Light source 130 of FIG. 2 can be many different types of light sources, some of which will be discussed in more detail later in this document. In some embodiments light source 130 is a photoluminescent light source, meaning light source 130 includes an element that emits light in response to receiving light. In some embodiments, light source 130 is a combination photoluminescent/electroluminescent light source, meaning light source 130 includes an element that emits light in response to receiving light, and an element that emits light in response to receiving electricity. Light source 130 of FIG. 2 can be any of the different types of light sources discussed in this document, or any other type of light source which emits light in response to receiving light source input power. Light source 130 of FIG. 2 can be any of the types of light sources 130 shown in FIG. 6 through FIG. 9, for example, but not by way of limitation.

FIG. 3 shows a block diagram of a further embodiment of power source 120 according to the invention, and FIG. 4 shows a simplified schematic diagram of power source 120 of FIG. 3. Power source 120 as shown in FIG. 3 and FIG. 4 includes several electricity generation modules 128. Electricity generation module 128 includes light source 130. Light source 130 emits light 140 in response to receiving light source input power 152. Electricity generation module 128 includes top photovoltaic device 101. Top photovoltaic device 101 outputs top photovoltaic-generated electrical power 150 in response to receiving light 140 from light source 130. Electricity generation module 128 includes bottom photovoltaic device 102. Bottom photovoltaic device 102 outputs bottom photovoltaic-generated electrical power 151 in response to receiving light 140 from light source 130. In some embodiments light source 130 is a photoluminescent light source, as will be discussed in more detail shortly.

Power source 120 as shown in FIG. 3 and FIG. 4 includes four electricity generation modules 128, which comprise power generation module 126. It is to be understood that power source 120 and power generation module 126 can include any number of electricity generation modules 128 according to design and the amount of power needed.

Electricity generation modules 128 generate top photovoltaic-generated electrical power 150 and bottom photovoltaic-generated electrical power 151, which are sent to power distribution circuit 110 as shown in FIG. 3 and FIG. 4.

Power distribution circuit 110 in the embodiment shown in FIG. 3 and FIG. 4 includes power output circuit 114, light source power collection circuit 117, and light source power distribution circuit 116. Light source power collection circuit 117 receives and collects power to be used to power light source 130. During startup (activation) of power source 120, light source power collection circuit 117 receives temporary light source input power 135, also referred to as starting power 135, from temporary power supply 132. Temporary power supply 132 is temporarily connected to power source 120 using power input contacts 133 and 134 to provide initial starting power to light source 130 and begin the power generation process of power source 120. Temporary power supply 132 can be temporarily connected to power source 120 in many different ways, such as clipping positive temporary power supply connection 133 to the positive power port of temporary power supply 132, and clipping negative temporary power supply connection 134 to the negative power pot of temporary power supply 132. Temporary power supply 132 provides temporary light source input power 135 to light source power collection circuit 117. Light source power collection circuit 117 sends collected light source power 121 to light source power distribution circuit 116 in response to receiving starting power 135. Light source power collection circuit 117 sends collected light source power 121 to light source power distribution circuit 116 using collected light source power connections 118 and 119. Light source power distribution circuit 116 receives collected light source power 121 from light source power collection circuit 117, and sends light source electrical power 152 to light source 130 in response. In this way light source power distribution circuit 116 delivers light source electrical power 152 to light source 130 in response to light source power collection circuit 117 receiving temporary light source input power 135 from temporary power supply 132. In this way power distribution circuit 110 delivers light source electrical power 152 to light source 130 in response to receiving temporary light source input power 135 from temporary power supply 132.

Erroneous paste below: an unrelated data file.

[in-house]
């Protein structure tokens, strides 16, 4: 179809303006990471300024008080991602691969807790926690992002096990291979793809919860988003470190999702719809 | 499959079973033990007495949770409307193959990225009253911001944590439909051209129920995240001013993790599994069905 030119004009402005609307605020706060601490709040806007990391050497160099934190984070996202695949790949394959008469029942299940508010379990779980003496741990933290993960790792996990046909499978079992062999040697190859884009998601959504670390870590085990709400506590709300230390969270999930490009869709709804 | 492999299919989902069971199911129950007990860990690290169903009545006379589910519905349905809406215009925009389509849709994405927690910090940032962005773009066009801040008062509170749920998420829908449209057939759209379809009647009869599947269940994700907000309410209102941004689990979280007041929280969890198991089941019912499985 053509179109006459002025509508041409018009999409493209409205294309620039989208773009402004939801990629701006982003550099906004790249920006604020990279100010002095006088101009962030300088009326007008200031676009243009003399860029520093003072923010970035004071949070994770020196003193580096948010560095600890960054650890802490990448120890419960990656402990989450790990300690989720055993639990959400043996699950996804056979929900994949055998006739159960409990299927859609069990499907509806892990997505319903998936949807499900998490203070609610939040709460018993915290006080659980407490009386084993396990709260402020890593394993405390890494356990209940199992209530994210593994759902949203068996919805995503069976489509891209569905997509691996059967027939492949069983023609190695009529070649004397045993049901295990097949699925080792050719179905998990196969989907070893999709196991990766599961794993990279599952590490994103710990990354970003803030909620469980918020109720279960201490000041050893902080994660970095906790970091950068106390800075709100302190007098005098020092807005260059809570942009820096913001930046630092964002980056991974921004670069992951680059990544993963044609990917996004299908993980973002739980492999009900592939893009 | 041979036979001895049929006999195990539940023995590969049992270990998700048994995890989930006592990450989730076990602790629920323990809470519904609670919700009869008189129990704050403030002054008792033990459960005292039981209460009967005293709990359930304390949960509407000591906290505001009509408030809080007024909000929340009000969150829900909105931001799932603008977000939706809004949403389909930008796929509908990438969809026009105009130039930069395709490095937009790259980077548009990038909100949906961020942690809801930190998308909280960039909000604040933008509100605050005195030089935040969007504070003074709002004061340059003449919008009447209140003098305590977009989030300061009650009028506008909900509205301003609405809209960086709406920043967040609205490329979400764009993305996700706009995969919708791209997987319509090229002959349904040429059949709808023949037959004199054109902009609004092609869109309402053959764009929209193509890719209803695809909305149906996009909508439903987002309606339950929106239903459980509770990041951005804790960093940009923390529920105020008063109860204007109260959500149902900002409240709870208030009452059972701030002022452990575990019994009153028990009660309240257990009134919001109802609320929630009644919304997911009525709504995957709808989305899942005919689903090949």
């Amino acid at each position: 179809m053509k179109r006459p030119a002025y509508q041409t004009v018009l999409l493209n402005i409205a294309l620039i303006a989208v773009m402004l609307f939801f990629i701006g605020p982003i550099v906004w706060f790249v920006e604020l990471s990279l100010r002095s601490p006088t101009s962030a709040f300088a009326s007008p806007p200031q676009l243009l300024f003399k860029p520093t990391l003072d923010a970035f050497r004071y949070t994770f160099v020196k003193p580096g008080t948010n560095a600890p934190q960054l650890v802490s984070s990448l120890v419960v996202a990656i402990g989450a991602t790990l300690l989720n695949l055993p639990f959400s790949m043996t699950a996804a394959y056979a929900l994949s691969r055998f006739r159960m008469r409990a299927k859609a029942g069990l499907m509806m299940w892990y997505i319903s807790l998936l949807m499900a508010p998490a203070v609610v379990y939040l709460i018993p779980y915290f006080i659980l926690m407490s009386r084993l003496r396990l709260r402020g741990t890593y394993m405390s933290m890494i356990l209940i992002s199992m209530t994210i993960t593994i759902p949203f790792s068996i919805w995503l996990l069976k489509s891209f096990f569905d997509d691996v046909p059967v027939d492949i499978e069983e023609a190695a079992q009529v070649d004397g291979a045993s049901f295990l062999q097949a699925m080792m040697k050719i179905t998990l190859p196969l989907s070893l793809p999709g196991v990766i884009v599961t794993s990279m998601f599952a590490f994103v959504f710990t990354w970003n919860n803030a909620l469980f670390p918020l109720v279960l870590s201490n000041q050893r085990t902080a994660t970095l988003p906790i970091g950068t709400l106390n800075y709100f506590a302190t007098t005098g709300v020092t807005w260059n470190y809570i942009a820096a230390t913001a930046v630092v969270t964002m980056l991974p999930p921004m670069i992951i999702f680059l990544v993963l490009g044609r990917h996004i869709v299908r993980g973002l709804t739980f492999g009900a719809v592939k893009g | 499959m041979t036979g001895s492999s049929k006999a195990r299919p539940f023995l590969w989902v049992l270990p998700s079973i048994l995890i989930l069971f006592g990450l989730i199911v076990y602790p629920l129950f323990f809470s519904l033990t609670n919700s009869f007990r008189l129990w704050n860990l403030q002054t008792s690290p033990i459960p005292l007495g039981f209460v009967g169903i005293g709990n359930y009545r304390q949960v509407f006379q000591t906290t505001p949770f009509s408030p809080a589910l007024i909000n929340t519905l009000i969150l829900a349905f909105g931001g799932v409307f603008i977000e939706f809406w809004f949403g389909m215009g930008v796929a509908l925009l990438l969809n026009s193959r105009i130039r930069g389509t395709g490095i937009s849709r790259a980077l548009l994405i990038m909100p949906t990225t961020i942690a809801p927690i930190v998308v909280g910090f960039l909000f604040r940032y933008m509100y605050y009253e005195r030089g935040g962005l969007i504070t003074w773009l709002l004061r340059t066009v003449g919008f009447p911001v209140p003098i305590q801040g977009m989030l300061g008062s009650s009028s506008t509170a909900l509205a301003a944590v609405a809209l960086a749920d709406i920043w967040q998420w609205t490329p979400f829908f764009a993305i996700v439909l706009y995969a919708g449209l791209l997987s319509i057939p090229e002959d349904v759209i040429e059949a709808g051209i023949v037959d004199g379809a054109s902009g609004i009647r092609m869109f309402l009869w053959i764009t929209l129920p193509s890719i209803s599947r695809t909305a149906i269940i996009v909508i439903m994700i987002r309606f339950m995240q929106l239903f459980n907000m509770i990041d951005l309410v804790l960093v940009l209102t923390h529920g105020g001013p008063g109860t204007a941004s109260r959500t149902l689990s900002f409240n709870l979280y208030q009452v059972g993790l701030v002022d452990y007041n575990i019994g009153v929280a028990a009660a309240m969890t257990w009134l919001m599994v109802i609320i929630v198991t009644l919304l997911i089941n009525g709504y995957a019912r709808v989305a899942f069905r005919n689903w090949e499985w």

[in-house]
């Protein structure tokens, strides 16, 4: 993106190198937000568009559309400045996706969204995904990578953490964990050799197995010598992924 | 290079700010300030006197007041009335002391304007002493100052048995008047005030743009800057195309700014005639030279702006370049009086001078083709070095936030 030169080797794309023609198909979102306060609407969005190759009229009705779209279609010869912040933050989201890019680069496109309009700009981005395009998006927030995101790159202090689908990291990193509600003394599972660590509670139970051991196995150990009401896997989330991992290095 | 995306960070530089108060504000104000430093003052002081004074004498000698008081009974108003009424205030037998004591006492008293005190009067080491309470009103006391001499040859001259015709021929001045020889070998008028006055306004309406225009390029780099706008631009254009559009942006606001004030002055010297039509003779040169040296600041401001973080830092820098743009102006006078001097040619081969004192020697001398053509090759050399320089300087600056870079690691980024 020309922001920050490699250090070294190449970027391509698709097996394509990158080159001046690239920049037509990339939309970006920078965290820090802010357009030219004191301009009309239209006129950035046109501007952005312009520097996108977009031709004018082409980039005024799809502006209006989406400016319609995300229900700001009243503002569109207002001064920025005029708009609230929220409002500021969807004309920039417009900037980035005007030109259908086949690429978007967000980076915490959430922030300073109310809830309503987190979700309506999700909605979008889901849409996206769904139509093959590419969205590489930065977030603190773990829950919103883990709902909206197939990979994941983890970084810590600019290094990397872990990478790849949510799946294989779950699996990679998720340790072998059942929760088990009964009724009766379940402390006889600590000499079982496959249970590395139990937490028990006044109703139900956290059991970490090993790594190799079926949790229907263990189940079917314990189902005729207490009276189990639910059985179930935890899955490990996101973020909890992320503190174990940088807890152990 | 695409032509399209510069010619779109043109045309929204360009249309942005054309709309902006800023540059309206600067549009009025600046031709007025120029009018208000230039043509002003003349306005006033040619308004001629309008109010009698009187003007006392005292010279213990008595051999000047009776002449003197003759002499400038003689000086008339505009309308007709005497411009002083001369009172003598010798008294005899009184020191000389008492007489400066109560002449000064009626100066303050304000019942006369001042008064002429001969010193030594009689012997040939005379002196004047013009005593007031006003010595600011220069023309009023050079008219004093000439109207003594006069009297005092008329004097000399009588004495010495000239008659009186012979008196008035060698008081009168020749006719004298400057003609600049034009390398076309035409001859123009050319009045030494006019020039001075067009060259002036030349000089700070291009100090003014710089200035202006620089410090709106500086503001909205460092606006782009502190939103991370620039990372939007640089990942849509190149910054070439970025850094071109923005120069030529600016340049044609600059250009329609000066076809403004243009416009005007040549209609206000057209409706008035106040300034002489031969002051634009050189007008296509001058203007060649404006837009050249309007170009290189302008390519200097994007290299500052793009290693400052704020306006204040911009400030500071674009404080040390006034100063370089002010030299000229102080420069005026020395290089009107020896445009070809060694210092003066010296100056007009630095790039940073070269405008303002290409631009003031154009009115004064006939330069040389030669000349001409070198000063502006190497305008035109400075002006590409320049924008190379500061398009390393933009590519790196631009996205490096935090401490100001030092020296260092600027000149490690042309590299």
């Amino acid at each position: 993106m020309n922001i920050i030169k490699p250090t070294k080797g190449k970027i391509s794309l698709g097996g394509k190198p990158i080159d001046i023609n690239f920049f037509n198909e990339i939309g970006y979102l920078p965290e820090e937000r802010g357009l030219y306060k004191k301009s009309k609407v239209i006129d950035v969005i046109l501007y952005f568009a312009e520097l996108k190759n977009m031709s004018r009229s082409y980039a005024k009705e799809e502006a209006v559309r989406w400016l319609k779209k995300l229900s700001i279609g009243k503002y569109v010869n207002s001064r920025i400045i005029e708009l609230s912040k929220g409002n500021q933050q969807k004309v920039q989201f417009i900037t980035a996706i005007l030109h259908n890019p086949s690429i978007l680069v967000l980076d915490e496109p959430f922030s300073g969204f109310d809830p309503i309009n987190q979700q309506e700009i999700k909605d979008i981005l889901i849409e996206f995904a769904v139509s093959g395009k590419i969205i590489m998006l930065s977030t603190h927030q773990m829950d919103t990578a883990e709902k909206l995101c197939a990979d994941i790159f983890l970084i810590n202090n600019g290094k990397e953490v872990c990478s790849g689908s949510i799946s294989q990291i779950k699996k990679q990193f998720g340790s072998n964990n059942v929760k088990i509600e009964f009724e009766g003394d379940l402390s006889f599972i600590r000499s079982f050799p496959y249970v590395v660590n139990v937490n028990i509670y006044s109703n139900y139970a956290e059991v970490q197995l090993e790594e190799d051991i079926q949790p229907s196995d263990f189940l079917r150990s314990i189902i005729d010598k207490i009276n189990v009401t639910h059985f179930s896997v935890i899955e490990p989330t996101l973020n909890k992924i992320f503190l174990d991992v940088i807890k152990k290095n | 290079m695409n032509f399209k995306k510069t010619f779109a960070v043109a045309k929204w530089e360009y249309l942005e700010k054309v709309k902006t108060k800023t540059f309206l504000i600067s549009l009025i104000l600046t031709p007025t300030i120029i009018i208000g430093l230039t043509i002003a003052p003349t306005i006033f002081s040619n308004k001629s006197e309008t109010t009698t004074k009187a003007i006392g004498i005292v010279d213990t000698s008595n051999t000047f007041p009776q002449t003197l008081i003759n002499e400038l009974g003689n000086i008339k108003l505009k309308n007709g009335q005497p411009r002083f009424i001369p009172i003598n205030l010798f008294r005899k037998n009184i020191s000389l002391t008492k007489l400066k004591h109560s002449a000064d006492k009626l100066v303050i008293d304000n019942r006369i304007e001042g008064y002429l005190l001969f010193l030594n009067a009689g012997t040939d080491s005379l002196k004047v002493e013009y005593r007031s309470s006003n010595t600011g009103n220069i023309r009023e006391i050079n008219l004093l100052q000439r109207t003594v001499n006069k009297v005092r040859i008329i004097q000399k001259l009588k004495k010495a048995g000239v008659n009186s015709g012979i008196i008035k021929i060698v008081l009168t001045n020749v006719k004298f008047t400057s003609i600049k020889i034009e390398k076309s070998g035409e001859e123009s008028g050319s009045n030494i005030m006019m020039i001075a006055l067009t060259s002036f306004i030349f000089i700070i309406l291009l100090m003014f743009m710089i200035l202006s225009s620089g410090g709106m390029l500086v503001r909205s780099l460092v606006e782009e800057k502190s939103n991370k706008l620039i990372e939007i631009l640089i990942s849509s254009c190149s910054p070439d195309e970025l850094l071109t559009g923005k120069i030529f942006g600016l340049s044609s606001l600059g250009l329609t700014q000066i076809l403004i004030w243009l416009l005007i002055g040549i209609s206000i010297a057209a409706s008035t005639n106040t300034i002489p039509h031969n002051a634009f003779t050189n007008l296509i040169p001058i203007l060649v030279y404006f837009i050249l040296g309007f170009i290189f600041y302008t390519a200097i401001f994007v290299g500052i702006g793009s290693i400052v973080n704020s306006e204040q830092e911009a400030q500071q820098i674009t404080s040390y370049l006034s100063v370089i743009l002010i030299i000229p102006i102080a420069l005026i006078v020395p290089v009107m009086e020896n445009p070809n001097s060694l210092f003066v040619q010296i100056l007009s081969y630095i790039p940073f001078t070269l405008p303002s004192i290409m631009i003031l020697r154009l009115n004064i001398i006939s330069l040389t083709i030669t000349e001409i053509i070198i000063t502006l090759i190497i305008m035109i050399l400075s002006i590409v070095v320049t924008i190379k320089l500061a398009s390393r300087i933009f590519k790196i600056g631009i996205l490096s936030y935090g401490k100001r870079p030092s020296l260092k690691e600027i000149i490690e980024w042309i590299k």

Temporary power supply 132 can be many different types of power sources. Temporary power supply 132 is not a part of power source 120 according to the invention, and is therefore shown in dotted lines in FIG. 3 and FIG. 4. Temporary power supply 132 can be a battery, a plug-in power supply, or any other type of device capable of delivering starting electrical energy to power source 120. In the embodiment shown temporary power supply 132 delivers one second of electrical energy to power collection circuit 117 of power distribution circuit 110, which activates power source 120 as discussed above. Temporary power supply 132 can be any source of electrical power which causes light source 130 to generate light 140. Temporary power supply 132 is temporarily connected to power source 120 in order to activate power source 120. Once power source 120 is activated, temporary power supply 120 is disconnected from power source 120. Once activated, power source 120 continues to generate output power 148 even after temporary power supply 132 is disconnected.